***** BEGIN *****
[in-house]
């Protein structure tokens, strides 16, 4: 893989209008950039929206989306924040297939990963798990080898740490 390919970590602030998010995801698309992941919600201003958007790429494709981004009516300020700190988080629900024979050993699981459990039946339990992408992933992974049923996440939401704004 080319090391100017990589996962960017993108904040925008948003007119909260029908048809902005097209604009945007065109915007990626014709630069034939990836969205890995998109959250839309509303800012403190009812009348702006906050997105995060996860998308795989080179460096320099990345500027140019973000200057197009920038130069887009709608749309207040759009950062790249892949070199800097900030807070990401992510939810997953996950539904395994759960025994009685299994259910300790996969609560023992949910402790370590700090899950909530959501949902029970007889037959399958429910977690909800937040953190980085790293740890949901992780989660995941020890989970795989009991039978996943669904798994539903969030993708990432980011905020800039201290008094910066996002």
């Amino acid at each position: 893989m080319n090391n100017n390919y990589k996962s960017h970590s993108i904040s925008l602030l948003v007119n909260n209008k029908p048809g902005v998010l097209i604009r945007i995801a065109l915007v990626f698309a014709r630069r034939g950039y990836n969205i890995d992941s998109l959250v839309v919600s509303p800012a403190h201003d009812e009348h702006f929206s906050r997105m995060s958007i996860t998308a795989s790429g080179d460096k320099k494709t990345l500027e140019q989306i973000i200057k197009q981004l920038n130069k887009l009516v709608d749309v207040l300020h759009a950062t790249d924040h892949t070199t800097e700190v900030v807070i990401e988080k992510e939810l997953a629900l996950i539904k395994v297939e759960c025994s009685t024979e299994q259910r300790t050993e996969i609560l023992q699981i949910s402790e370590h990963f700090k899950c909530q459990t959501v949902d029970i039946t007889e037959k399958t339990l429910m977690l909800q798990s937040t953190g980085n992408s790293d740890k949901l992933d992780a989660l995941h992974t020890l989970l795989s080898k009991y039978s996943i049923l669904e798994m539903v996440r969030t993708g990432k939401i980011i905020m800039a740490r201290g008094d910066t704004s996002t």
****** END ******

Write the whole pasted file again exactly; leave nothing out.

[in-house]
């Protein structure tokens, strides 16, 4: 893989209008950039929206989306924040297939990963798990080898740490 390919970590602030998010995801698309992941919600201003958007790429494709981004009516300020700190988080629900024979050993699981459990039946339990992408992933992974049923996440939401704004 080319090391100017990589996962960017993108904040925008948003007119909260029908048809902005097209604009945007065109915007990626014709630069034939990836969205890995998109959250839309509303800012403190009812009348702006906050997105995060996860998308795989080179460096320099990345500027140019973000200057197009920038130069887009709608749309207040759009950062790249892949070199800097900030807070990401992510939810997953996950539904395994759960025994009685299994259910300790996969609560023992949910402790370590700090899950909530959501949902029970007889037959399958429910977690909800937040953190980085790293740890949901992780989660995941020890989970795989009991039978996943669904798994539903969030993708990432980011905020800039201290008094910066996002």
């Amino acid at each position: 893989m080319n090391n100017n390919y990589k996962s960017h970590s993108i904040s925008l602030l948003v007119n909260n209008k029908p048809g902005v998010l097209i604009r945007i995801a065109l915007v990626f698309a014709r630069r034939g950039y990836n969205i890995d992941s998109l959250v839309v919600s509303p800012a403190h201003d009812e009348h702006f929206s906050r997105m995060s958007i996860t998308a795989s790429g080179d460096k320099k494709t990345l500027e140019q989306i973000i200057k197009q981004l920038n130069k887009l009516v709608d749309v207040l300020h759009a950062t790249d924040h892949t070199t800097e700190v900030v807070i990401e988080k992510e939810l997953a629900l996950i539904k395994v297939e759960c025994s009685t024979e299994q259910r300790t050993e996969i609560l023992q699981i949910s402790e370590h990963f700090k899950c909530q459990t959501v949902d029970i039946t007889e037959k399958t339990l429910m977690l909800q798990s937040t953190g980085n992408s790293d740890k949901l992933d992780a989660l995941h992974t020890l989970l795989s080898k009991y039978s996943i049923l669904e798994m539903v996440r969030t993708g990432k939401i980011i905020m800039a740490r201290g008094d910066t704004s996002t």